Please DONATE to help with maintenance and upkeep of the Wind Repertory Project!

Symphony in B-flat (Hindemith)

From Wind Repertory Project
Jump to navigation Jump to search
Paul Hindemith

Paul Hindemith


General Info

Year: 1951
Duration: c. 18:15
Difficulty: VII (see Ratings for explanation)
Publisher: Schott Music
Cost: Score and Parts - $250.00   |   Score Only: $69.95


Movements

1. Moderately Fast, with Vigor - 7:10
2. Andante Grazioso - 5:25
3. Fugue (rather broad) - 5:15


Instrumentation

Full Score
Piccolo
Flute I-II
Oboe I-II
Bassoon I-II
E-flat Soprano Clarinet
B-flat Soprano Clarinet Solo-I-II-III
E-flat Alto Clarinet
B-flat Bass Clarinet
E-flat Alto Saxophone I-II
B-flat Tenor Saxophone
E-flat Baritone Saxophone
B-flat Cornet Solo-I-II-III
B-flat Trumpet I-II
F Horn I-II-III-IV
Trombone I-II-III
Euphonium
Tuba
Timpani
Percussion I-II-III, including:

  • Bass Drum
  • Crash Cymbals
  • Glockenspiel
  • Snare Drum
  • Tambourine
  • Triangle


Errata

  • Flute II: 1st movement, 1st bar of rehearsal D there should be a time change into 3/2.
  • Cornet I: 1st movement, 1 bar before rehearsal K the 4th quarter note of the bar s/r E instead of G


Program Notes

The Symphony for Concert Band was composed at the request of Lt. Col. Hugh Curry, leader of the United States Army Band, and was premiered in Washington, D.C., on April 5, 1951, with the composer conducting. This three-movement work is the only symphony that Hindemith wrote expressly for the wind band. The suite shows Hindemith's great contrapunctal skill, and the organized logic of his thematic material. His melodies develop ever-expanding lines, and his skill in the organization and utilization of complex rhythmic variation adds spice and zest to the strength of his melodies.

Although Symphony in B-Flat features unique uses of dissonant chords and nonharmonic tones, it preserves neo-classical tonality, forms, and rhythmic and melodic patterns. Short figures are apt to form themselves into ostinatos to provide the background to broad and declamatory melodies; these melodies will often repeat characteristic phrases of awkward lengths so as to disturb the even flow of the basic rhythm. A slow section will alternate with a scherzando section, and the two will combine to form the third portion of a movement.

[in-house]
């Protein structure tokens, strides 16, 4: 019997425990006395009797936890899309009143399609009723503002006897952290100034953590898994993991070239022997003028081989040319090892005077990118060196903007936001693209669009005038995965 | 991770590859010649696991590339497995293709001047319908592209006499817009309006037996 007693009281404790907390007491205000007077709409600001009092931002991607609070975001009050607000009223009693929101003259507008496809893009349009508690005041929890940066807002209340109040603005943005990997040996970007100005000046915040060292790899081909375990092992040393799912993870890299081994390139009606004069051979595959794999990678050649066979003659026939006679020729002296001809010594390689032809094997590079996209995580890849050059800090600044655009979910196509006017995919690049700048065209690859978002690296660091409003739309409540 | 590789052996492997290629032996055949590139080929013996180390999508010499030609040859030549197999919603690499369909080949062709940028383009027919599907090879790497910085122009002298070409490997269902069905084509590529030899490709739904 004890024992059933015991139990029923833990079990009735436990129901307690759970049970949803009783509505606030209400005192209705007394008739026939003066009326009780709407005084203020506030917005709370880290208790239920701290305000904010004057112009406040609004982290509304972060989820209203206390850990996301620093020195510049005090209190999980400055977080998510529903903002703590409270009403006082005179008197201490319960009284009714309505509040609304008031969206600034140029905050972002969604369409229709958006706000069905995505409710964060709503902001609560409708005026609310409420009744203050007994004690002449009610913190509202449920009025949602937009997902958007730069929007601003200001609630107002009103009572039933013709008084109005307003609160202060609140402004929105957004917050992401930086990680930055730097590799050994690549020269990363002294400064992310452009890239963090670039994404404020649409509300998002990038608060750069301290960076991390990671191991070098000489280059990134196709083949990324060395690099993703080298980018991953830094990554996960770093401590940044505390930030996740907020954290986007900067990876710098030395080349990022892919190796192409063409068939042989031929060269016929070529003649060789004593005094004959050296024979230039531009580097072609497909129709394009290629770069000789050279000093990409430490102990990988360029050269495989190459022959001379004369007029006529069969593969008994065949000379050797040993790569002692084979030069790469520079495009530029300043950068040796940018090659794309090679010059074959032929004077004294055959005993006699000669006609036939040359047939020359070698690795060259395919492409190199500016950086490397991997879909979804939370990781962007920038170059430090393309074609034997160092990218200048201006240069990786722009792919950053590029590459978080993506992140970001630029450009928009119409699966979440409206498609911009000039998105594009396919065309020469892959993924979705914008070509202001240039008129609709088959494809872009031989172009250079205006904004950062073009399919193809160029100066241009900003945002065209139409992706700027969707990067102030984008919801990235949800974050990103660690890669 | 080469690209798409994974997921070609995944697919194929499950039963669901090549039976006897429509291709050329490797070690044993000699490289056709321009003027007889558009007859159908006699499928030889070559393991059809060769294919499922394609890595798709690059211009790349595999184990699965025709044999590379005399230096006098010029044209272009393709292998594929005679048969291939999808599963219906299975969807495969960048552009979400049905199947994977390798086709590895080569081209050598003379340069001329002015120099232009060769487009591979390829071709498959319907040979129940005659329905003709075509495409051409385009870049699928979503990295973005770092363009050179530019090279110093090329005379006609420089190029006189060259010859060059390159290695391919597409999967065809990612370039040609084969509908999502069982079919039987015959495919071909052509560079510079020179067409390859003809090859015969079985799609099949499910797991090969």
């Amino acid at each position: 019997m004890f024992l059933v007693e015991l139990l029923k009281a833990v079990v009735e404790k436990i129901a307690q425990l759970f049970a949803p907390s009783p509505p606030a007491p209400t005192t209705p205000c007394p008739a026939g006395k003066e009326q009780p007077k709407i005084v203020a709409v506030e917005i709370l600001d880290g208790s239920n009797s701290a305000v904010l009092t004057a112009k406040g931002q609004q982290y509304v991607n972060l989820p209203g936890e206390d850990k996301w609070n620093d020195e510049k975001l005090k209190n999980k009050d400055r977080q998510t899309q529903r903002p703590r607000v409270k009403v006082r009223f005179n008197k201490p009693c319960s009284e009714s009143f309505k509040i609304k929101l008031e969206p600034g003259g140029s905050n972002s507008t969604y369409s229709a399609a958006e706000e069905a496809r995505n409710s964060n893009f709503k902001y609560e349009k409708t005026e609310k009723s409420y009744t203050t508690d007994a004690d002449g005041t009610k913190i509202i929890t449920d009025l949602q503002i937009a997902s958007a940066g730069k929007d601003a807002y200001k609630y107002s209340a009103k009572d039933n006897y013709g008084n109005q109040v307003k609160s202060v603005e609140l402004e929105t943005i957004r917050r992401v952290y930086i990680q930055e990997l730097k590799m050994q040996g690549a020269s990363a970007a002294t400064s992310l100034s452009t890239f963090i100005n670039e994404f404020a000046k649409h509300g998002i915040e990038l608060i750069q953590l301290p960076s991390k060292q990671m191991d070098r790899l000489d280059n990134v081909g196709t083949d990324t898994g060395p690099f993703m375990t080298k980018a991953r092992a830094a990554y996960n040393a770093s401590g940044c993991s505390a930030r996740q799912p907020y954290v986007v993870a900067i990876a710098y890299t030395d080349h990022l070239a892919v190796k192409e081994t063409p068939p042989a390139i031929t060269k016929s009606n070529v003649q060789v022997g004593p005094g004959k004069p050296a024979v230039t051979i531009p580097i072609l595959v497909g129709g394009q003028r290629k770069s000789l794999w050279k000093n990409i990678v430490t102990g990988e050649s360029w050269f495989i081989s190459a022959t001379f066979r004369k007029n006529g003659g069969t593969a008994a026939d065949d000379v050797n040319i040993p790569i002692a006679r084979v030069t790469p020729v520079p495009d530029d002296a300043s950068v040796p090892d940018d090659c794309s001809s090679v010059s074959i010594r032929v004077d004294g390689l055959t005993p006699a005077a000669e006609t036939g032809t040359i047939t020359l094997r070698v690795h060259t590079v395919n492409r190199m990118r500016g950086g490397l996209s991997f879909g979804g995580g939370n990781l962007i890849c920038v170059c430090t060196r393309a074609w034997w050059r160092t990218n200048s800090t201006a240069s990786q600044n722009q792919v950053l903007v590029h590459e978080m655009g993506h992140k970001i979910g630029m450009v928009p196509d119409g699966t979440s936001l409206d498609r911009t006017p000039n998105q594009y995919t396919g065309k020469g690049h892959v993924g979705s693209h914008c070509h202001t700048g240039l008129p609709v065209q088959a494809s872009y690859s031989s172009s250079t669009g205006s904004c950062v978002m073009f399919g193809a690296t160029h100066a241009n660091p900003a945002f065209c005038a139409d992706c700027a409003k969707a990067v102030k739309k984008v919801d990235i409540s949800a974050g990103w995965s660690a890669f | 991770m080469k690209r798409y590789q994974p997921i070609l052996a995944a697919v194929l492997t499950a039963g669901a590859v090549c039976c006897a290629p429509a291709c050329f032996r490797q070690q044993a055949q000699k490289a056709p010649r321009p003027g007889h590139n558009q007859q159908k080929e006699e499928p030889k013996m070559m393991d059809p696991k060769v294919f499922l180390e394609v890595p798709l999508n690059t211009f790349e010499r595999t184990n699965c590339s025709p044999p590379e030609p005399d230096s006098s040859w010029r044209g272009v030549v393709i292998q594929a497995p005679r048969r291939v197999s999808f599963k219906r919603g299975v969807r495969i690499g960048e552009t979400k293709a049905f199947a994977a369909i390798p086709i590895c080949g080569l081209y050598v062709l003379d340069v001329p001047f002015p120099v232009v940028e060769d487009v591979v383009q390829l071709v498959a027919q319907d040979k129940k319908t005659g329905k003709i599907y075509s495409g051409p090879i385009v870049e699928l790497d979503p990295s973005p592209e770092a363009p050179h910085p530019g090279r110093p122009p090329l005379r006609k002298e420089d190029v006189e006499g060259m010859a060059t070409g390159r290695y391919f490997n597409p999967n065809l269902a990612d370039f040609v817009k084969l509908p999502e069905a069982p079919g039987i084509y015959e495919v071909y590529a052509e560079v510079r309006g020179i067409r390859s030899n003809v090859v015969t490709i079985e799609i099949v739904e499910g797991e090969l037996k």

The first movement is in sonata allegro form in three sections, with the recapitulation economically utilizing both themes together in strong counterpoint. The second and third movements develop and expand their thematic material in some of the most memorable contrapunctal writing for winds. The second movement opens with an imitative duet between alto saxophone and cornet, accompanied by a repeated chord figure. The duet theme, along with thematic material from the opening movement, provides the basic material for the remainder of the movement. The closing section of the third movement utilizes the combined themes while the woodwinds amplify the incessant chattering of the first movement. The brass and percussion adamantly demand a halt with a powerful final cadence.

The Symphony in B-Flat rivals any orchestra composition in length, breadth, and content, and served to convince other first-rank composers -- including Vittorio Giannini, Vincent Persichetti, Paul Creston, and Alan Hovhaness -- that the band is a legitimate medium for serious music.

- Program note by Hubert Henderson and James Jorgenson, and from the SUNY Potsdam Crane Wind Ensemble concert program, 22 April 2016


Hindemith’s Symphony in B-flat for Band was composed during his time in the United States, at the request of Lt. Col. Hugh Curry, leader of the United States Army Band, and was premiered by “Pershing’s Own” on April 5, 1951, with Hindemith conducting. Featuring strong melodies, great contrapuntal writing, and complex rhythmic organization, variation, and texture, the Symphony is another true pillar of the repertoire. This masterwork elevated the scope of content available to the concert band, opening the doors for future composers and offering free license to explore the genre, cementing the validity of the wind and percussion ensemble as a medium for serious music.

- Program Note by Andrew Grenci and Joel Baroody for the United States Coast Guard Band concert program, 22 December 2017